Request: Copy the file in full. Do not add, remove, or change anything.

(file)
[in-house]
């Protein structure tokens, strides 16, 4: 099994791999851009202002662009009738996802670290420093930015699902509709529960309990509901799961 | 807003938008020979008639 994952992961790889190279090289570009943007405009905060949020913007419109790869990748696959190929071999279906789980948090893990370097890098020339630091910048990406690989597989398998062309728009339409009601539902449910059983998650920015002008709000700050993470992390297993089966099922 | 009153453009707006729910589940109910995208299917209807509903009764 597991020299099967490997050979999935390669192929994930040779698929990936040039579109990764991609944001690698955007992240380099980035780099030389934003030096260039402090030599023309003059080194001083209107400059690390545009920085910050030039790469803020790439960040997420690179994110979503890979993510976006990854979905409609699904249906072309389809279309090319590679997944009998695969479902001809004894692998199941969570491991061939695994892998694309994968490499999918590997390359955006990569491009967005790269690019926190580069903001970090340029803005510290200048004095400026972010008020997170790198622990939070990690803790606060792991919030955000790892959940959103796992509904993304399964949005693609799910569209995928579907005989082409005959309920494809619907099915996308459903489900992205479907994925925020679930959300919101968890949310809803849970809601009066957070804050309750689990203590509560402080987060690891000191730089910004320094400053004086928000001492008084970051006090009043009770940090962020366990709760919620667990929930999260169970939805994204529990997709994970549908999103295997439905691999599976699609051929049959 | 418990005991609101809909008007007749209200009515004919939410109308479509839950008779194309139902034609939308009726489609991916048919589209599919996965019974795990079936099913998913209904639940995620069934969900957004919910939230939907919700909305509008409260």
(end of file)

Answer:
[in-house]
């Protein structure tokens, strides 16, 4: 099994791999851009202002662009009738996802670290420093930015699902509709529960309990509901799961 | 807003938008020979008639 994952992961790889190279090289570009943007405009905060949020913007419109790869990748696959190929071999279906789980948090893990370097890098020339630091910048990406690989597989398998062309728009339409009601539902449910059983998650920015002008709000700050993470992390297993089966099922 | 009153453009707006729910589940109910995208299917209807509903009764 597991020299099967490997050979999935390669192929994930040779698929990936040039579109990764991609944001690698955007992240380099980035780099030389934003030096260039402090030599023309003059080194001083209107400059690390545009920085910050030039790469803020790439960040997420690179994110979503890979993510976006990854979905409609699904249906072309389809279309090319590679997944009998695969479902001809004894692998199941969570491991061939695994892998694309994968490499999918590997390359955006990569491009967005790269690019926190580069903001970090340029803005510290200048004095400026972010008020997170790198622990939070990690803790606060792991919030955000790892959940959103796992509904993304399964949005693609799910569209995928579907005989082409005959309920494809619907099915996308459903489900992205479907994925925020679930959300919101968890949310809803849970809601009066957070804050309750689990203590509560402080987060690891000191730089910004320094400053004086928000001492008084970051006090009043009770940090962020366990709760919620667990929930999260169970939805994204529990997709994970549908999103295997439905691999599976699609051929049959 | 418990005991609101809909008007007749209200009515004919939410109308479509839950008779194309139902034609939308009726489609991916048919589209599919996965019974795990079936099913998913209904639940995620069934969900957004919910939230939907919700909305509008409260």